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CPE President Aaron Thompson Talks "Disrupting" Higher Education

Kentucky Council on Postsecondary Education

Kentucky Council on Postsecondary Education President Aaron Thompson is beginning his tenure in the position by conducting a year-long listening tour. The CPE is the state’s postsecondary and adult education coordinating organization.  Public higher education in the Commonwealth has experienced a continued drop in state funding. Those funding cuts have prompted increases in tuition. 

Now, many public universities are struggling with declining enrollment. WKMS Station Manager Chad Lampe spoke with Thompson about his goals for higher education in Kentucky.  

Interview Highlights:

Listening Tour:

Thompson is embarking on a statewide listening tour which included a stop in Murray on Tuesday. Thompson said the listening tour is designed for the CPE to learn from community members, current students, business owners and prospective students about better serving the state. Thompson said  higher education can and should be an economic driver. He said, “the best way to serve your customer is to ask your customer what he or she needs.”

Thompson said that universities in different parts of the state should provide services regarding a unique economic base in different parts of the state. But he says those regions, “all need highly developed, highly educated workforces.”

Thompson said despite predicted proliferation of artificial intelligence and automation in the workforce, there are thousands of “middle skill” jobs that need to be filled, and will remain keys parts of the state workforce. He said higher education does face challenges to educate and train people to create and fill the jobs of tomorrow, “that haven’t even been thought of yet.”

Enrollment Challenges:

Public Higher Education in Kentucky, with the exception of the land grant universities, have seen enrollment declines. Some much larger than others. While private higher education institutions have experienced continued enrollment growth. Thompson says some of these institutions have been somewhat “disrupters” to the traditional model with significant growth in online education and graduate programs.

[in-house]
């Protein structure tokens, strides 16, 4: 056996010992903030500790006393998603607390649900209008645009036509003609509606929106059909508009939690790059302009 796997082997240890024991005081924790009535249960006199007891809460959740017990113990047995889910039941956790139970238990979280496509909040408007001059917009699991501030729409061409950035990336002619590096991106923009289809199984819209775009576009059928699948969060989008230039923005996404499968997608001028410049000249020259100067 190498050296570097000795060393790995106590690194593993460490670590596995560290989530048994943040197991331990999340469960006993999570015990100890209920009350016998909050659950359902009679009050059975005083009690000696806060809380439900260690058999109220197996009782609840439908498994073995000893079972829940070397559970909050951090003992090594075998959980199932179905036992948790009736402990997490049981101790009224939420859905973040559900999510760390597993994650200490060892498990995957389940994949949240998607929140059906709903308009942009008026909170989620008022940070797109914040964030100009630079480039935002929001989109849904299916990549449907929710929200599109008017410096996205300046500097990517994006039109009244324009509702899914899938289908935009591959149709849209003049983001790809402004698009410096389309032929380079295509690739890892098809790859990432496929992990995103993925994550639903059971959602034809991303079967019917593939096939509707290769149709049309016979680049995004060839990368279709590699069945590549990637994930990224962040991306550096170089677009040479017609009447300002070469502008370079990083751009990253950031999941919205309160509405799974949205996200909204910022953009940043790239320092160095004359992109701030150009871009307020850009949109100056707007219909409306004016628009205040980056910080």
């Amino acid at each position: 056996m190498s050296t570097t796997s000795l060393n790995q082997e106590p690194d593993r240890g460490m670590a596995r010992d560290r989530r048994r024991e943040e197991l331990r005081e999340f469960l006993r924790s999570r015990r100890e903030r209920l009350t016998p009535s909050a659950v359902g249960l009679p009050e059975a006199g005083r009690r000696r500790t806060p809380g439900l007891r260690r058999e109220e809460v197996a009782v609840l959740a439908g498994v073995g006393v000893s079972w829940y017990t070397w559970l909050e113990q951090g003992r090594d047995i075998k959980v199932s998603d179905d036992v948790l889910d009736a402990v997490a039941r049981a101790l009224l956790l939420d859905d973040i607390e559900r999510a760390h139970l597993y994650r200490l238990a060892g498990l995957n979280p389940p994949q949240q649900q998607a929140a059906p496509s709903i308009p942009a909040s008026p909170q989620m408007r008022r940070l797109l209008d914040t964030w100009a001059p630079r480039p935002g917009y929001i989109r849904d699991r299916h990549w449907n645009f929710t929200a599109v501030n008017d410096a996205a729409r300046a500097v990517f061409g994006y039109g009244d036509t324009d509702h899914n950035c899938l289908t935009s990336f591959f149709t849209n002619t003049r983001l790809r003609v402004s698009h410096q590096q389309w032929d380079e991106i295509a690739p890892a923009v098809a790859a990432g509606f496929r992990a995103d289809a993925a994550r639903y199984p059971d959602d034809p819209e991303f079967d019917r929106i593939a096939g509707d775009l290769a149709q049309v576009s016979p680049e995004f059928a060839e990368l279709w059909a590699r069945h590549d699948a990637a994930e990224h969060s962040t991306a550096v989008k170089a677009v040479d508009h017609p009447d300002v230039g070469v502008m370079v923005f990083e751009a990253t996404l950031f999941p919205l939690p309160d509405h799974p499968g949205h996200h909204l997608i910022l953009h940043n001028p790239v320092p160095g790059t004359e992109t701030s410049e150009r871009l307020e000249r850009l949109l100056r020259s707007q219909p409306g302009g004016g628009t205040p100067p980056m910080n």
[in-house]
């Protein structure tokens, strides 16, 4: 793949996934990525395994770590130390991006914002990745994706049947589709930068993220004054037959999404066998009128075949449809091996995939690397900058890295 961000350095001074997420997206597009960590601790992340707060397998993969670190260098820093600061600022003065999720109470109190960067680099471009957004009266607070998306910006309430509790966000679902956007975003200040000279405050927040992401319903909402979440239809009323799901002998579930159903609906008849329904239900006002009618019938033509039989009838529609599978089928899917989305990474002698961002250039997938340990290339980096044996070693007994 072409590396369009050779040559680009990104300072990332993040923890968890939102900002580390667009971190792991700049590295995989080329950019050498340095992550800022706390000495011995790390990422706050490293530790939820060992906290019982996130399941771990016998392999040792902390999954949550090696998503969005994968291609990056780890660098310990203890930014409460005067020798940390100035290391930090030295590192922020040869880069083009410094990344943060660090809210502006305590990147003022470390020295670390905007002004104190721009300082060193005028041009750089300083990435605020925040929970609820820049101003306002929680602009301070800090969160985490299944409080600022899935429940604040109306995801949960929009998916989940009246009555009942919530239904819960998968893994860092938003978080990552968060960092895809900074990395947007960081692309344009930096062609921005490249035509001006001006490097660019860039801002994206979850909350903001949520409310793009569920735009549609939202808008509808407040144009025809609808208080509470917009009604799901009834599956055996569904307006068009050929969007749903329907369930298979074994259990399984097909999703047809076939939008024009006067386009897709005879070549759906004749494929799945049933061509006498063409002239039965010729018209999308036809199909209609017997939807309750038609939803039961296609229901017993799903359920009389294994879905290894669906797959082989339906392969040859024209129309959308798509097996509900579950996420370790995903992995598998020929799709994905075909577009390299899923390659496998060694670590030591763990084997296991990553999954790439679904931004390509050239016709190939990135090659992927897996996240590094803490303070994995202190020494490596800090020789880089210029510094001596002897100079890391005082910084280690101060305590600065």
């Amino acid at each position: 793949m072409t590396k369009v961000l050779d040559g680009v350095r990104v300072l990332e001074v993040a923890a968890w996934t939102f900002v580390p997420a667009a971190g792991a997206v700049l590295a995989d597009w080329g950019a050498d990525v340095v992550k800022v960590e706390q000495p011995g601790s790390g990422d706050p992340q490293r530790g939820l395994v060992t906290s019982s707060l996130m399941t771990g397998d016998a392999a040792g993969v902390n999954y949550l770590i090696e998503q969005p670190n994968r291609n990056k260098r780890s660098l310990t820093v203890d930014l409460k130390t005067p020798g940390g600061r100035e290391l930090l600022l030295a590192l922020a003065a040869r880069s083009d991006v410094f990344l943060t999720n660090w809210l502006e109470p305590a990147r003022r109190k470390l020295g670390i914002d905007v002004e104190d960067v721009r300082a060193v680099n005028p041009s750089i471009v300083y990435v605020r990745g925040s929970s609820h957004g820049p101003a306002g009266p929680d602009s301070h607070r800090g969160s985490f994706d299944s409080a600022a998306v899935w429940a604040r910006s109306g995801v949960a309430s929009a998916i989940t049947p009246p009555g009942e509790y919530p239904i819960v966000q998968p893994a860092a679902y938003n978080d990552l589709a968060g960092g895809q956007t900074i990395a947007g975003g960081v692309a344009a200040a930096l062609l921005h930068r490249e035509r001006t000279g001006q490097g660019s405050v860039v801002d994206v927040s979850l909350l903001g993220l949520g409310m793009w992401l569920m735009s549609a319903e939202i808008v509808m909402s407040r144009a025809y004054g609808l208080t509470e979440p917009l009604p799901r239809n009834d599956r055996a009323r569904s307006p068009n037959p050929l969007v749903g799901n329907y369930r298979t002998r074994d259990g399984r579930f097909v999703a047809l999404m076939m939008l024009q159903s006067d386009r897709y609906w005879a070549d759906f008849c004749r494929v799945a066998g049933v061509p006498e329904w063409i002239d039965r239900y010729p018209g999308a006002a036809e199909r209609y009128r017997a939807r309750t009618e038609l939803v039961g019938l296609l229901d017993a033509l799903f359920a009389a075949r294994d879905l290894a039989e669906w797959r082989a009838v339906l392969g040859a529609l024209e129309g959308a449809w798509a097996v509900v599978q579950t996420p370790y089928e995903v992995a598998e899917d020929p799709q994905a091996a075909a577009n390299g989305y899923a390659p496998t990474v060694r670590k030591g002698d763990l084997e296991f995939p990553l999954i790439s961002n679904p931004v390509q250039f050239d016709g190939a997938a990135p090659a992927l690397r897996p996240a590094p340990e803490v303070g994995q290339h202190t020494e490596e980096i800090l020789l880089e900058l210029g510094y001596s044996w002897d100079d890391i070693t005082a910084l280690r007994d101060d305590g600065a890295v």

Thompson said,” we cannot do the things we need to do if we are dependent truly on the current percentage we have of students going into college.” The current college-going rate is about 53%, and there is a declining traditional age population group. Thompson said it is going to take more people to go to college, and shape the viewpoint of higher education as, “not just a four year degree.” He also said there needs to be better alignment between P-12 and postsecondary education.

Thompsons said adult learners are an untapped resource for higher education and he hopes to find effective ways to effectively recruit adult learners.


Thompson said affordability can be categorized two ways: perceived affordability and real affordability. He said the “sticker price” is often conveyed well, but the “net price” does not receive the focus it should.

On perceived affordability: Thompson said Kentucky is a “high aid state.” He says public universities  give students as much or more money off the base price than as many of the state’s private institution. Thompson said private institutions communicate this quite well and these reductions are assumed. Regarding, students looking to attend a private university he said, “your just assuming they are going to give you a discount.”

On real affordability: Low income students may receive a lot of aid, Thompson said, but there isn’t enough support for living expenses and the CPE needs to evaluate those needs.


Chad Lampe, a Poplar Bluff, Missouri native, was raised on radio. He credits his father, a broadcast engineer, for his technical knowledge, and his mother for the gift of gab. At ten years old he broke all bonds of the FCC and built his own one watt pirate radio station. His childhood afternoons were spent playing music and interviewing classmates for all his friends to hear. At fourteen he began working for the local radio stations, until he graduated high school. He earned an undergraduate degree in Psychology at Murray State, and a Masters Degree in Mass Communication. In November, 2011, Chad was named Station Manager in 2016.
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